around 10am lucas sent me the massCEC technical application, the first step in applying for a mass solar loan. i raced down to the cafe by bike to help my father fill out the application, which essentially just involved getting his digital signature, as most of the form was already filled out. after we submitted the application i returned home, stopping by the community garden first to water my plot.
the new fence was up, a far fancier affair compared to the chain-link fence we had before. one issue i noticed right away was the door can no longer swing all the way inside (our previous door had a large gap at the bottom); this is a problem if i want to bring in my bike, so instead i had to swing the door outwards, which was a little awkward. while watering the plot i noticed the new shrink hose had already developed a leak 8-10 feet down from the sprayer. that didn't take long. who the hell is destroying all these hoses? or are they naturally delicate by their very design? i collected some vegetables before a left, a cucumber, an eggplant, and a collection of cherry tomatoes and deformed plum-sized tomatoes. it was a hot and humid day and i was sweat soaked by the time i returned home.
i left the cafe far too soon because when i got home i noticed that massCEC had sent me a new message with another form to fill out. i raced back to the cafe, this time via motorcycle. they required my father to submit to income verification. this involved setting up an account with massceciverify.com and filling out a 4506-T form with electronic signature. after that was done, i returned home once more, where i made chorizo oatmeal for lunch.
i was taking GC to the museum of fine arts today. i told him about it when he first arrived, but knowing him (a self-confessed homebody), he would never go unless someone took him. i also thought he'd appreciate it, since he told me he visited the met when he visited new york. just so happens i was in the mood for some museuming (last time i was at the MFA was back in 2015 with eliza where we saw the hokusai exhibit), so figured i'd take him. late wednesday afternoons beginning at 4pm the MFA is free for all (though a donation is suggested but not required). in order to maximize our museum time, we decided to get there at 4pm, so agreed to meet at harvard square at 3:30pm. the weather looked very threatening with dark ominous clouds and there was a forecast of some heavy rain but we'd be in the museum by that point but i still brought my umbrella anyway just in case. i arrived at harvard square the same time as GC, waving to me from across the t-shirt in his red manchester united t-shirt. we made very good time and got to the MFA exactly at 4pm.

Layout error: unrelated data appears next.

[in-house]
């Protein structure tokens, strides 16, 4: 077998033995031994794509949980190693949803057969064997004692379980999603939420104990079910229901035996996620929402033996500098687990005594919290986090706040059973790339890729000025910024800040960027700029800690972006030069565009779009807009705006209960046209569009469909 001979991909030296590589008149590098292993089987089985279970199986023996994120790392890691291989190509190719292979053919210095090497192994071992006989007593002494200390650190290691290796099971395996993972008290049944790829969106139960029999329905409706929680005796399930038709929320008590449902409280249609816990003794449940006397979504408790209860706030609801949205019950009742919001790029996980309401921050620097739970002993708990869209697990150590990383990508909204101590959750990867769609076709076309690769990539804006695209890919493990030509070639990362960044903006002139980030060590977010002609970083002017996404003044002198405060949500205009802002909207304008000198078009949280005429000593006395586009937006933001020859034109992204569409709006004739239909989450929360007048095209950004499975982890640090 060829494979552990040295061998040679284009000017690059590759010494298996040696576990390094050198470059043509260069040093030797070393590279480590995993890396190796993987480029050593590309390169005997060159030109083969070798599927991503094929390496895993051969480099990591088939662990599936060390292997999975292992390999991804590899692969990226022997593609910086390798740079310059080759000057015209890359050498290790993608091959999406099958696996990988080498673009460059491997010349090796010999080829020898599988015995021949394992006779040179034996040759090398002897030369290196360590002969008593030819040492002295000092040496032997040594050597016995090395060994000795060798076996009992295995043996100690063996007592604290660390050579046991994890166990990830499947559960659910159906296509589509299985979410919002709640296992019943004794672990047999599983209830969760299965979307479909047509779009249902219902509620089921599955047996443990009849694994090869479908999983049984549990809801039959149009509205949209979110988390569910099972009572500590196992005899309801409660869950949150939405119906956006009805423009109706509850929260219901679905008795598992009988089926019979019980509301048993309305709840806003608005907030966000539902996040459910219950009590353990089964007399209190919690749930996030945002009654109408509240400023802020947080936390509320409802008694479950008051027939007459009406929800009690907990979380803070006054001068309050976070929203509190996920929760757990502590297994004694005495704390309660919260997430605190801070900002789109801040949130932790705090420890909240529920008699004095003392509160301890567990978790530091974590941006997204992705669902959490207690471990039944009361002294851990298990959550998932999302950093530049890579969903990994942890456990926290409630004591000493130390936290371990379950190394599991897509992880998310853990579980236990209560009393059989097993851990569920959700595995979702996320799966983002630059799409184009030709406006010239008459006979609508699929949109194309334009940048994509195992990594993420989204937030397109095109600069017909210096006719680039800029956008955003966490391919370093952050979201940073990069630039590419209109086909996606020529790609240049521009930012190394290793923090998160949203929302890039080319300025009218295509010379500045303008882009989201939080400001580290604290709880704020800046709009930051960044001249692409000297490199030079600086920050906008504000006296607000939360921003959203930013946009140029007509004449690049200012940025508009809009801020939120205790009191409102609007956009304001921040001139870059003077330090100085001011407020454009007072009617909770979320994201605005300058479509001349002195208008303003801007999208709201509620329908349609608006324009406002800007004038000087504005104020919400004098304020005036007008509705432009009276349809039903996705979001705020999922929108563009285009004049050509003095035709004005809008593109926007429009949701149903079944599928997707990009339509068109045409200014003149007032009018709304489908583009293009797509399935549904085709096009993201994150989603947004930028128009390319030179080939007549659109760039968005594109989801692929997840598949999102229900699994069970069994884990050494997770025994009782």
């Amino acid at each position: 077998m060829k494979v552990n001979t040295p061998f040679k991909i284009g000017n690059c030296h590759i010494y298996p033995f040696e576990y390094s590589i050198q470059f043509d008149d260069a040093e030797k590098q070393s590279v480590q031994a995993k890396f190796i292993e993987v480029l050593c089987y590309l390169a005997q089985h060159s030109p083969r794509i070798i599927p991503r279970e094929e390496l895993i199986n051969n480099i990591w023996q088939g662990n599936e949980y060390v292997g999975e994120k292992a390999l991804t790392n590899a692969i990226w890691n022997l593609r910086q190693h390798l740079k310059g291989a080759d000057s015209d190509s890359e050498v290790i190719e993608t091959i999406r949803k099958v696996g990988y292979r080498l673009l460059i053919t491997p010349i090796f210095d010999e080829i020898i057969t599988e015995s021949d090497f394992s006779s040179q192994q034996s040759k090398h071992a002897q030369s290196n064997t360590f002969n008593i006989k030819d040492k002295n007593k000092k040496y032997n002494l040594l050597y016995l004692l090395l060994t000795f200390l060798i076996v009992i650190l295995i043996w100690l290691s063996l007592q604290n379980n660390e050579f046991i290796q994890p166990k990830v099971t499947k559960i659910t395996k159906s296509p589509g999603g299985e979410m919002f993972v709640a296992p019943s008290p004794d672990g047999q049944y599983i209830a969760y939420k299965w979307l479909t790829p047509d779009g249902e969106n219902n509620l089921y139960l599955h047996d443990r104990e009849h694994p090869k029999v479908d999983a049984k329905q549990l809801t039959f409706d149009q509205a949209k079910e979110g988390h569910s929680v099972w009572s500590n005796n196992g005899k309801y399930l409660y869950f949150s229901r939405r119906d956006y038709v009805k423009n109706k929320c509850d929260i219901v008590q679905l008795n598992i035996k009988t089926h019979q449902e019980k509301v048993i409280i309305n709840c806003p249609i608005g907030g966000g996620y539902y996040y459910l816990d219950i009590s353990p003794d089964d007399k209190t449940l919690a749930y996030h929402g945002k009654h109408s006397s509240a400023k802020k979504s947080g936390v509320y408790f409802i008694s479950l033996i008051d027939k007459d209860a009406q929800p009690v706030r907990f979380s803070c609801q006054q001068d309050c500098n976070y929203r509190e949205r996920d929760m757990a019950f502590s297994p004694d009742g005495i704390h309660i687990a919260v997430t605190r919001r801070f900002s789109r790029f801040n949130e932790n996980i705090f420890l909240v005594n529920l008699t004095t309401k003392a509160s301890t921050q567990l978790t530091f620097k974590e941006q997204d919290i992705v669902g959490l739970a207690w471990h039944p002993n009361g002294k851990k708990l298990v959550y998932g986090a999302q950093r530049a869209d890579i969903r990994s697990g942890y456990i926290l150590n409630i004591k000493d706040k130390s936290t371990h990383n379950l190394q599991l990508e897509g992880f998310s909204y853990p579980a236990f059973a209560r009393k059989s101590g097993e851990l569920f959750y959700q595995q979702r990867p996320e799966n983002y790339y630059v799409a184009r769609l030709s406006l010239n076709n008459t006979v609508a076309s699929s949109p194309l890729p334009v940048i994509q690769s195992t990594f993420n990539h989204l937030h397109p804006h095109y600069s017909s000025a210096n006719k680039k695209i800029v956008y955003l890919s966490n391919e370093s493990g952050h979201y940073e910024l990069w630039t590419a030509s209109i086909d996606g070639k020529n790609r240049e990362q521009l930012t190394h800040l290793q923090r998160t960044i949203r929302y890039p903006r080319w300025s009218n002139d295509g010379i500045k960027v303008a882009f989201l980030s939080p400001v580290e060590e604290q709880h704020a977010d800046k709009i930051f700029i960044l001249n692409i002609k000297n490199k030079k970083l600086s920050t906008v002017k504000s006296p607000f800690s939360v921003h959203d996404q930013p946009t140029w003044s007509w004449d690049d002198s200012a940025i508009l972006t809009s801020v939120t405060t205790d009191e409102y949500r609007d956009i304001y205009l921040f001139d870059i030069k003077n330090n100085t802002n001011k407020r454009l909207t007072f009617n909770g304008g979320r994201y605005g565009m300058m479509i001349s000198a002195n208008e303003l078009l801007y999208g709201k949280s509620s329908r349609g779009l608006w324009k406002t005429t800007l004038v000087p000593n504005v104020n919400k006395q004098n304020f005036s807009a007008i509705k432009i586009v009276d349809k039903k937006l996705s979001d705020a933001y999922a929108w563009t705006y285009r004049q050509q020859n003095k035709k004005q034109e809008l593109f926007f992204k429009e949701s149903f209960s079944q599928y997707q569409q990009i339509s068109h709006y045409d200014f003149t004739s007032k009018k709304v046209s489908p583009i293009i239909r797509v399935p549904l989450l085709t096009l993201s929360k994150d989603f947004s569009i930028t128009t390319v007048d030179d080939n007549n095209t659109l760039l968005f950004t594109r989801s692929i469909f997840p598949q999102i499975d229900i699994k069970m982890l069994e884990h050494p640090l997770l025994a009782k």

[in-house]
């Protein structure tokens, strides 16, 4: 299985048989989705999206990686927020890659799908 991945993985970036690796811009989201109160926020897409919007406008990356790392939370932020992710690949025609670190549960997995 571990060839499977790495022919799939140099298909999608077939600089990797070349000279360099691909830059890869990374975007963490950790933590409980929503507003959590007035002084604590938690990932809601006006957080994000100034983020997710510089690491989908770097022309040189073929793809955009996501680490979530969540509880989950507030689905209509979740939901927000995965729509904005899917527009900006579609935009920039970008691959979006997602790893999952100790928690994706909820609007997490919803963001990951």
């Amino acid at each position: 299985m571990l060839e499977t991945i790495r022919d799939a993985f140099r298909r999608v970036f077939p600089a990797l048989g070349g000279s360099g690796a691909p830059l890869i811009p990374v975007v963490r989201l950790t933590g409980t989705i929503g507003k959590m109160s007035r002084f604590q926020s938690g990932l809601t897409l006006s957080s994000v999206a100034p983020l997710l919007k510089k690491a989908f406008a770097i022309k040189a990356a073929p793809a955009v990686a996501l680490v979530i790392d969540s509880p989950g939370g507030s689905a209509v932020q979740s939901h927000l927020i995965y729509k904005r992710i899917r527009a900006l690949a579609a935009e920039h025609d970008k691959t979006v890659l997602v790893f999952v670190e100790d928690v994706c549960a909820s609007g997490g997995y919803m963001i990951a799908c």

there didn't seem to be many people outside, but inside the museum there was a long line as people waited to claim their free ticket. we stood behind a few millenials, who kept holding up the line because they were too busy talking with one another. elsewhere was a large chinese family with 2 annoying boys who looked especially spoiled, vacationing with their family in the US for the summer, a few members of their entourage wearing disney t-shirts.
we started with the asian wing first, before heading to the european painting wing, followed by the american wing. i explained impressionism to GC, having never been educated in art history before, as we looked at paintings by monet, van gogh, and munch.
climate control in the museum is a little wonky, some rooms would be nice and air conditioned, while others would be stiflingly warm. we kept hearing loud thundering outside, and whenever we passed by a window we were greeted by dark clouds and heavy rains.
we then saw egyptian, middle eastern, greek and roman, southeast asian, japanese, oceania (including maori hei tiki pendants, which i've seen before in an exhibit in chongqing), and finally african. by the end, after 4 hours, we'd basically seen everything. i bumped into garden dave, doing a sketch of a roman bust. we left a bit after 8pm (the museum closes at 10pm). there was still a little bit of rain, but not too bad if you had an umbrella (which we did). we caught the green line train right when it was about to leave, courtesy of some slow tourists trying to figure out how to pay. the train was cold which felt nice, as it was warm and humid outside.